Indonesia Takes New Measures To Fight Religious Cults


In Indonesia, a new religious cult that includes elements of Islam, Christianity and Judaism has become the center of controversy, raising questions about how the nation's government can handle emerging religious sects in the region.

In 2015, the group, called Gafatar, set up a commune with over 1,000 members in the West Kalimantan province of Indonesia, U.S. News reports.

The group entered the public eye when a doctor and her 6-month-old son were reported missing in December 2015, according to The Sydney Morning Herald. They were found two weeks later living in the Gafatar commune.

Indonesia's government controls the practice of religion in the country, issuing cards to its citizens that identify them as one of six recognized religions. Citizens may opt to leave that section blank, however, according to a report on international religious freedom published by the U.S. Department of State in 2009.

Blasphemy is also illegal in the country.

The Indonesian government suspected Gafatar of "deviant teachings," and in August 2015, the group was officially disbanded.

In January, a mob burned down houses in the settlement, leading the government to evacuate more than 1,000 members of the sect.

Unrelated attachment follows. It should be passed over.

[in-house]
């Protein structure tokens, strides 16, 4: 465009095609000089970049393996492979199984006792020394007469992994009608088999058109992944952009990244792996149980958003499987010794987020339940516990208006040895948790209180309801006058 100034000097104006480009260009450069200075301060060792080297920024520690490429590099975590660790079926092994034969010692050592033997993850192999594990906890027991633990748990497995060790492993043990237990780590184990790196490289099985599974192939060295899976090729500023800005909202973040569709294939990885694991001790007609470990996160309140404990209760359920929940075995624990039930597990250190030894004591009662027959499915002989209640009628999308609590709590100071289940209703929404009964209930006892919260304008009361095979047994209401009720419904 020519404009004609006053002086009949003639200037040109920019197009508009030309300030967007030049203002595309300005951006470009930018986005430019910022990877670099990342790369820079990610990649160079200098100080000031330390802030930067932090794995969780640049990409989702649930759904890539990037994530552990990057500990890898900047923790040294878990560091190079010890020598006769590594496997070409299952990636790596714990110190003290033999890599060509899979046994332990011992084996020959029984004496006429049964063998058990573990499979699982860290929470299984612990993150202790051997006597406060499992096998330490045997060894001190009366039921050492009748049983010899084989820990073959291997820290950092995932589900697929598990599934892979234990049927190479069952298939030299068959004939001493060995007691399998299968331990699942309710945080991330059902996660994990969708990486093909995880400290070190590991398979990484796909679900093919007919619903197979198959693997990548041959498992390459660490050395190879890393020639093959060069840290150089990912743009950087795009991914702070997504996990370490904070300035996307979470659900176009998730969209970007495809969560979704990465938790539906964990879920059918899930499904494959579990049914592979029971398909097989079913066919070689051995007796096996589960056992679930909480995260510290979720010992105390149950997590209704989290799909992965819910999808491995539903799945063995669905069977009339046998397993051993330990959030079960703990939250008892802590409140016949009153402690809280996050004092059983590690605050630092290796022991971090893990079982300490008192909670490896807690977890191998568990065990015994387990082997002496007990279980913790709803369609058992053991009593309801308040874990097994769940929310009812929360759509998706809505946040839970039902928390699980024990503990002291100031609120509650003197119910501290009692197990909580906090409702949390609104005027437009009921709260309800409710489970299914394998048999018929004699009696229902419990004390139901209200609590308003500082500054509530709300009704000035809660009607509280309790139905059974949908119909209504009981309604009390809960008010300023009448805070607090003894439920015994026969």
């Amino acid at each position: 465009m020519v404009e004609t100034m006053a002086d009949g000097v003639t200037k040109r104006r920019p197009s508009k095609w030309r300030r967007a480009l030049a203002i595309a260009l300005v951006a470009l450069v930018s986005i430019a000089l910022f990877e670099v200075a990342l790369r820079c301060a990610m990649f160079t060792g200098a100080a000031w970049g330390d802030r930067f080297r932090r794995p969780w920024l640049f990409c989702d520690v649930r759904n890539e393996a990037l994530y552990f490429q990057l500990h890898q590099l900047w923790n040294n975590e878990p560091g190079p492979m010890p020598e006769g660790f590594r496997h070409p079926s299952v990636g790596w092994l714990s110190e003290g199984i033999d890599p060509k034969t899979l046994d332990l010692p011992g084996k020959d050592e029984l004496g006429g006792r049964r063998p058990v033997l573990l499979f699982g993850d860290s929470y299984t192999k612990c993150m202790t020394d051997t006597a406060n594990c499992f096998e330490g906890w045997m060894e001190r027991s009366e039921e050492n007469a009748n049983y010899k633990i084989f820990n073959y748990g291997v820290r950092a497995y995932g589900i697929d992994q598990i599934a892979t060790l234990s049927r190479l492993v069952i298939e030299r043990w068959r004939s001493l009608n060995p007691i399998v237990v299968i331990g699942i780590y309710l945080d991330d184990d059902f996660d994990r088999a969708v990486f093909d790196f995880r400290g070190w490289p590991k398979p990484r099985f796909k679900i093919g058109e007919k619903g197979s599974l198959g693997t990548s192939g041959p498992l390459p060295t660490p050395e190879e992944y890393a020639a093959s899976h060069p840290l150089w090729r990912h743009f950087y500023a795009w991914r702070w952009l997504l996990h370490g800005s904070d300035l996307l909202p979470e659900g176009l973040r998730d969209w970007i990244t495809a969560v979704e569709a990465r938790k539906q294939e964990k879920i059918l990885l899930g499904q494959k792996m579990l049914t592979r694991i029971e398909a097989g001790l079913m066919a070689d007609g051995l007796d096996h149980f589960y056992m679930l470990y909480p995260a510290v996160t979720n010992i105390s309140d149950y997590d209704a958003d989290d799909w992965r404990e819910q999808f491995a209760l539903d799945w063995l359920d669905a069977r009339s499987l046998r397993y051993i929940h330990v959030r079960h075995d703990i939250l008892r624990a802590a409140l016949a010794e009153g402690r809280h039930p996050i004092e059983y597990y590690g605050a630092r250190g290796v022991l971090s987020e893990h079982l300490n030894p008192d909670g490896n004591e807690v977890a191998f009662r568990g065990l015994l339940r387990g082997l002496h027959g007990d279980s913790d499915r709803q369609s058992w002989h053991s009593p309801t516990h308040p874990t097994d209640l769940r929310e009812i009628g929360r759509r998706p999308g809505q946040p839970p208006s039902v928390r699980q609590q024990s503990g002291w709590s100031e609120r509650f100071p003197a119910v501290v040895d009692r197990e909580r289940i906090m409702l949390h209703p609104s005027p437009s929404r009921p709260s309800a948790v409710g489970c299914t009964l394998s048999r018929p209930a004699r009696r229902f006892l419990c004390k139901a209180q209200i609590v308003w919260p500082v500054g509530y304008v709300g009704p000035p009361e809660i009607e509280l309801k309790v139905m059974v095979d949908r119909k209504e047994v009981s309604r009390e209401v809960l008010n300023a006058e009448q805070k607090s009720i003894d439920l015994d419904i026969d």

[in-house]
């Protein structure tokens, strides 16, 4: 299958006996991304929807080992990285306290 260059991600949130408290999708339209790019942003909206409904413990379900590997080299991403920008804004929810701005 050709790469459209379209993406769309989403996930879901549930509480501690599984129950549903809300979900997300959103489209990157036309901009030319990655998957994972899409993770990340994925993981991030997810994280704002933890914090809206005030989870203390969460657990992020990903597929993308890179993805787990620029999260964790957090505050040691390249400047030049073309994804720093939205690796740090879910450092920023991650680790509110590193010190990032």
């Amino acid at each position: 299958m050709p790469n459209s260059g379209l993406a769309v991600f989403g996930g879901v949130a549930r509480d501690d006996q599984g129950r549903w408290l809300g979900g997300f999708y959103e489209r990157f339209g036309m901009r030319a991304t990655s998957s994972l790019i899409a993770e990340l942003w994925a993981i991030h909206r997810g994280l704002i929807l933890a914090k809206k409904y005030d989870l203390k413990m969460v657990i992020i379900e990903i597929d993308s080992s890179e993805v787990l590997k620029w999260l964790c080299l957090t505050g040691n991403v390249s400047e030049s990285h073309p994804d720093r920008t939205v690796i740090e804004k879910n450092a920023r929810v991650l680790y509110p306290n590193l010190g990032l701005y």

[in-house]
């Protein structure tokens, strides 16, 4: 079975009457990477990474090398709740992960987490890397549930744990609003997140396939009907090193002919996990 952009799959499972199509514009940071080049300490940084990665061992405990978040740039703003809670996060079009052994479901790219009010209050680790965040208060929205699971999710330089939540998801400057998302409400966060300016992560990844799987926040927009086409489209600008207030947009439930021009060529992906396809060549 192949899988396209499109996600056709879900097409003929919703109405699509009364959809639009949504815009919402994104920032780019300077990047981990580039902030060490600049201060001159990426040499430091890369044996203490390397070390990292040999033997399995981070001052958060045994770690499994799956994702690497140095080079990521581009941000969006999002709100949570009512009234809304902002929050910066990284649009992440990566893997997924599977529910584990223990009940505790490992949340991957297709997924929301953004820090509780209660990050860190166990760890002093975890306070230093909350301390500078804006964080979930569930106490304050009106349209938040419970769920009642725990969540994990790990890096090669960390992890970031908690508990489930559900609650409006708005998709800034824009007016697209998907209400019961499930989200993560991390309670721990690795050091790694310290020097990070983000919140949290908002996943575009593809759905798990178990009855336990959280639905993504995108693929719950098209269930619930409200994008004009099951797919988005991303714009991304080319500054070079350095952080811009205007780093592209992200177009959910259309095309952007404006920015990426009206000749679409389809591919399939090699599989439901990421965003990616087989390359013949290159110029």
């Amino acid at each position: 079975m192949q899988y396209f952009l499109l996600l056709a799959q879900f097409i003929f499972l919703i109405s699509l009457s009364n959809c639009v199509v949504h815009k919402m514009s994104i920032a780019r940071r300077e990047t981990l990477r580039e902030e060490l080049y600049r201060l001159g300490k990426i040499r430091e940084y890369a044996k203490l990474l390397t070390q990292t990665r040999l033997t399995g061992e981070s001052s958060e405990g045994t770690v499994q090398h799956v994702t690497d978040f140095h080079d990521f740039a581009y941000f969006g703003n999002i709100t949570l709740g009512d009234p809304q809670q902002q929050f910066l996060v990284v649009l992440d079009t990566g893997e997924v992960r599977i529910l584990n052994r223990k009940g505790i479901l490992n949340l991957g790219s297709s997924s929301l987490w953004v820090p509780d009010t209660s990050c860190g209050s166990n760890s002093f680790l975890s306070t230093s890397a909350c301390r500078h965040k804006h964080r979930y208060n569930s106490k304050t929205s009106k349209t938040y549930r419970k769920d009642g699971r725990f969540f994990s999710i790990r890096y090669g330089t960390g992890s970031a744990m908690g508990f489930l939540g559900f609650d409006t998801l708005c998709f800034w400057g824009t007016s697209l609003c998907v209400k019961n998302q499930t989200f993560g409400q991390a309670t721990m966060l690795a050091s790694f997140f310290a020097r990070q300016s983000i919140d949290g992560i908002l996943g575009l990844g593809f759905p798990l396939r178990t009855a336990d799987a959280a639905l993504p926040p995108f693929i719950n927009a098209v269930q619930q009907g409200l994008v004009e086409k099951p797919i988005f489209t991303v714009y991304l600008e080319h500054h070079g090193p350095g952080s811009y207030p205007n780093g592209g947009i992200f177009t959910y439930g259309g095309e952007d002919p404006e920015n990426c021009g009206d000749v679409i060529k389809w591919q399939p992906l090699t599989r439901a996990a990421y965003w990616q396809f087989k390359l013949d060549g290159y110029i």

"The mass[es] told us to leave, so we did, with just the clothes on my body," a 56-year-old father of four named Supriyadi told Fairfax Media, according to The Herald. "Why are they so vicious to us? What exactly did we do wrong? We used to be members of Gafatar, sure, but that was disbanded months ago. Even so, Gafatar was not a religious organization."

The evacuees were to be taken to their hometowns, and the government reportedly plans to re-educate the former Gafatar members in order to help them return to mainstream life.

Some in the Indonesian public fear that the cult has links to terrorism, though no links have yet been proven.

"Although it is too early to address Gafatar's links to terrorism, the group's recent recruitment influx is worrying, particularly amid the growing involvement of local radical groups with the Islamic State movement in Syria," a security consultancy based in Jakarta said.

Others warn against labeling the group as a terror threat.

"They are exclusive, but they are not advocating violence," said Andreas Harsono, a researcher with Human Rights Watch Indonesia. "They want to live by themselves; they want to have their own community like the Amish."

Source: US News, The Sydney Morning Herald, US Department of State via UNHCR / Photo credit: Wikimedia Commons

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